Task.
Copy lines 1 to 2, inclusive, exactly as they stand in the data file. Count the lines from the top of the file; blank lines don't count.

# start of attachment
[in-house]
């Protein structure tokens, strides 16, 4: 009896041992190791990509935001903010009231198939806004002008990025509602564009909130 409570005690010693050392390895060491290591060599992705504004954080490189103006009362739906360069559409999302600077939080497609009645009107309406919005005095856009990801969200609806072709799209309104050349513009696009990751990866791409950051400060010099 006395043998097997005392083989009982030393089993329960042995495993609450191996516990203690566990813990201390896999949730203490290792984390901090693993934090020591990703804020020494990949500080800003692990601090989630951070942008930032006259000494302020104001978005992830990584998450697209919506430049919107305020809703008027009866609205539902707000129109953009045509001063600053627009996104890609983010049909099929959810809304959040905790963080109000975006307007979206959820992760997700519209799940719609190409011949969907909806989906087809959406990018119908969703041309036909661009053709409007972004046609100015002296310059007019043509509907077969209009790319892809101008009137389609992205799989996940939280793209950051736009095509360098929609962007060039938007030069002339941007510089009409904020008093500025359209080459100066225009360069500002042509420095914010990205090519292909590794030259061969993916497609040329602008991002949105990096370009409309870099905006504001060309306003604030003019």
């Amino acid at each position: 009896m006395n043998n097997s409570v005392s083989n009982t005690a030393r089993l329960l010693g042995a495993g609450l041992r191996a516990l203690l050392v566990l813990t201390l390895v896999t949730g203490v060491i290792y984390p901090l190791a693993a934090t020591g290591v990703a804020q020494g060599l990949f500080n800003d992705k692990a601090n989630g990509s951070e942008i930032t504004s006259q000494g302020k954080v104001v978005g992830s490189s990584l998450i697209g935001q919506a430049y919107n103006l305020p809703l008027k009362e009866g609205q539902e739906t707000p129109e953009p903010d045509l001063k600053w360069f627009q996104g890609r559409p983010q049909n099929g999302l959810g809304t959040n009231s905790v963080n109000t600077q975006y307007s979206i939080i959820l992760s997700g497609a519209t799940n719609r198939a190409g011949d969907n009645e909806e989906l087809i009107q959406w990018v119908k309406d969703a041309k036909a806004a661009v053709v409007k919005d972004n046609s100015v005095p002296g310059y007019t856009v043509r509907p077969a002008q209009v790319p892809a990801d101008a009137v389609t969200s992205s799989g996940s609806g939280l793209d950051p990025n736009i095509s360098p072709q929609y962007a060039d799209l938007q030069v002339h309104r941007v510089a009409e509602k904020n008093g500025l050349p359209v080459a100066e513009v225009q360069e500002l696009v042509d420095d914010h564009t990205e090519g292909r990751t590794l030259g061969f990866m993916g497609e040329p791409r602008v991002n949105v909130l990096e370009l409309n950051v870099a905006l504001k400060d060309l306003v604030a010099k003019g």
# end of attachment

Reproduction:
[in-house]
């Protein structure tokens, strides 16, 4: 009896041992190791990509935001903010009231198939806004002008990025509602564009909130 409570005690010693050392390895060491290591060599992705504004954080490189103006009362739906360069559409999302600077939080497609009645009107309406919005005095856009990801969200609806072709799209309104050349513009696009990751990866791409950051400060010099 006395043998097997005392083989009982030393089993329960042995495993609450191996516990203690566990813990201390896999949730203490290792984390901090693993934090020591990703804020020494990949500080800003692990601090989630951070942008930032006259000494302020104001978005992830990584998450697209919506430049919107305020809703008027009866609205539902707000129109953009045509001063600053627009996104890609983010049909099929959810809304959040905790963080109000975006307007979206959820992760997700519209799940719609190409011949969907909806989906087809959406990018119908969703041309036909661009053709409007972004046609100015002296310059007019043509509907077969209009790319892809101008009137389609992205799989996940939280793209950051736009095509360098929609962007060039938007030069002339941007510089009409904020008093500025359209080459100066225009360069500002042509420095914010990205090519292909590794030259061969993916497609040329602008991002949105990096370009409309870099905006504001060309306003604030003019």